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Trends in rewards programme use turn industry on its head

29 August 2019 Agility Rewards and Health Squared Medical Scheme

Enough ‘smoke and mirrors’, consumers look for value and simplicity

The proliferation of loyalty and rewards programmes in the South African market has consumers spoilt for choice, leading to higher expectations of value and hassle-free instant gratification.

“The average economically active South African is active on eight to ten rewards programmes or loyalty products. Many of us carry a number of loyalty cards in our wallets, and increasingly we are being offered the convenience of mobile applications to keep track of our rewards and keep us motivated on such programmes,” said loyalty marketing expert Deon Olivier at an industry think-tank recently hosted by the Agility Holdings Group.

“As South Africans, it is in our nature to innovate and compete, and this is reflected in the products available in our local rewards market. As more and more of these programmes are competing for our attention, the result has been greater consumer sophistication with the public becoming far more discerning when it comes to rewards structures, as well as the perceived value of the rewards on offer.

“South Africans have had enough of complicated rewards programmes that obscure any true value through ‘smoke and mirrors’, which has consumers jumping through hoops for months and years to accumulate points. Instead, we are now seeing a move towards simple rewards structures, where the value of the rewards proposition speaks for itself,” Olivier explains.

Agility Channel’s Marketing, Communications and Rewards Director, Debbie Valentini, suggests that many of those making use of points-based rewards programmes should ask themselves when last they tried to pay for something with redeemed loyalty points.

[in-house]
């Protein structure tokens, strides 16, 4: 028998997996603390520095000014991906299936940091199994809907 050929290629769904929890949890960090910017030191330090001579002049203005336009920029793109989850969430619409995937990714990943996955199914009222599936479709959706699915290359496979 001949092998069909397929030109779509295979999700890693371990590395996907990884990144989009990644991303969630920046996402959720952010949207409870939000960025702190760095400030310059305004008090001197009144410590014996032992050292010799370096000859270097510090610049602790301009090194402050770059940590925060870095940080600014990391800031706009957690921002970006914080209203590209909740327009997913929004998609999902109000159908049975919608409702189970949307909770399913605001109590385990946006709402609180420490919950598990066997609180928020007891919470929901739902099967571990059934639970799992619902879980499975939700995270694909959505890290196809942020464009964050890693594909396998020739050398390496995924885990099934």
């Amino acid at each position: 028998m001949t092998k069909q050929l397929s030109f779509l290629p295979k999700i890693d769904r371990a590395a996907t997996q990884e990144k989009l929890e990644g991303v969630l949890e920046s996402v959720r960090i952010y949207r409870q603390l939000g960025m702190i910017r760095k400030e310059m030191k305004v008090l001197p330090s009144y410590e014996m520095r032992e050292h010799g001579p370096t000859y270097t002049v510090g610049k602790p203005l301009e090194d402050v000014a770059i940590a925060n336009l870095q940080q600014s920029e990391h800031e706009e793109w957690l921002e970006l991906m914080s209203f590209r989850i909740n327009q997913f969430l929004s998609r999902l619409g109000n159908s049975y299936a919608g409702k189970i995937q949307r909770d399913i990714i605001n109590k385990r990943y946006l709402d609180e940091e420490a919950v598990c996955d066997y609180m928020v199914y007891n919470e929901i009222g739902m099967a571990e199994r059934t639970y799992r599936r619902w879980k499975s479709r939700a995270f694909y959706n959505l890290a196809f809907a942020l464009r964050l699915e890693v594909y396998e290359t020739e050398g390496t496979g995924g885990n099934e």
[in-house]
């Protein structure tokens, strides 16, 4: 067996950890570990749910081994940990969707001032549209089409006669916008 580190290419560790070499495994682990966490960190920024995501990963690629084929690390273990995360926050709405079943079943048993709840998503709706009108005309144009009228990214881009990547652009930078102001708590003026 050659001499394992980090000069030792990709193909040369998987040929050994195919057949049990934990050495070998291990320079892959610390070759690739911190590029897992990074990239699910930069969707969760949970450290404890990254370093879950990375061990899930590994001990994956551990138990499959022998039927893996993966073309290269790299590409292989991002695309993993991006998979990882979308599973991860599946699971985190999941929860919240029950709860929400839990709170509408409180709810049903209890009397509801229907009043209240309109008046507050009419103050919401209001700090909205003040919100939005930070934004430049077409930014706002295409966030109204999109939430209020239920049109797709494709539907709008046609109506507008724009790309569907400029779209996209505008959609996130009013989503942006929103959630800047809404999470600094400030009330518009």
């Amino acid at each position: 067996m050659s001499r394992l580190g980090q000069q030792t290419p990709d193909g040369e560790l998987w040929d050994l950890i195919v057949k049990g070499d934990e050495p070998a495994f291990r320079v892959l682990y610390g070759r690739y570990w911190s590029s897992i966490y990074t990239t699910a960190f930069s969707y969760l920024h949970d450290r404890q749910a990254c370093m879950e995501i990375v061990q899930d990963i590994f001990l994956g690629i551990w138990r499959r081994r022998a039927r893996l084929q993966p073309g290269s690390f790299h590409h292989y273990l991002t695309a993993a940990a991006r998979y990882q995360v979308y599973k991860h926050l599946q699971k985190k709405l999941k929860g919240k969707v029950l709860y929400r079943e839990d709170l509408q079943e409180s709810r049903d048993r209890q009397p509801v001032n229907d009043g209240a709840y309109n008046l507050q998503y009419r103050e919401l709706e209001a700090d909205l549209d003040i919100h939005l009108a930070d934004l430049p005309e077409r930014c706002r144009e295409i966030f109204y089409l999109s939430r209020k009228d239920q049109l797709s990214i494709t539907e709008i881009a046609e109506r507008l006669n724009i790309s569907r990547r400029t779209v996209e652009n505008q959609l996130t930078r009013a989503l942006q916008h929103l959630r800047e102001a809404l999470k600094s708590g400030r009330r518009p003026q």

“Often, if one invests the time and effort – and frequently there are indirect costs involved too – in diligently accumulating points and working through the tiers of a traditional rewards programme, the so-called rewards one eventually earns can then only be spent at a handful of partner organisations. At the end of the day, this doesn’t feel particularly rewarding,” Valentini notes.

“This is why Agility Rewards, formerly known as Zurreal Rewards, has turned the rewards industry on its head to deliver rewards in the true sense of the word and make it as simple as possible to realise substantial value.”

Agility Rewards guarantees that members are rewarded from day one, and the simplicity of the programme means, “What you see is what you get”. The standard programme is free to all members of Health Squared Medical Scheme, and those who invest in Agility financial services products such as Gap cover, Primary Care health cover, Group Risk and Retirement Funding, while the Agility Rewards Platinum programme is available to Health Squared Medical Scheme members that are willing to pay a marginal contribution towards obtaining enormous cash-back rewards.

The free programme provides straightforward discounts and deals on more than 6 000 products and services, accessible either through the Agility Rewards web-portal or via a USSD code service.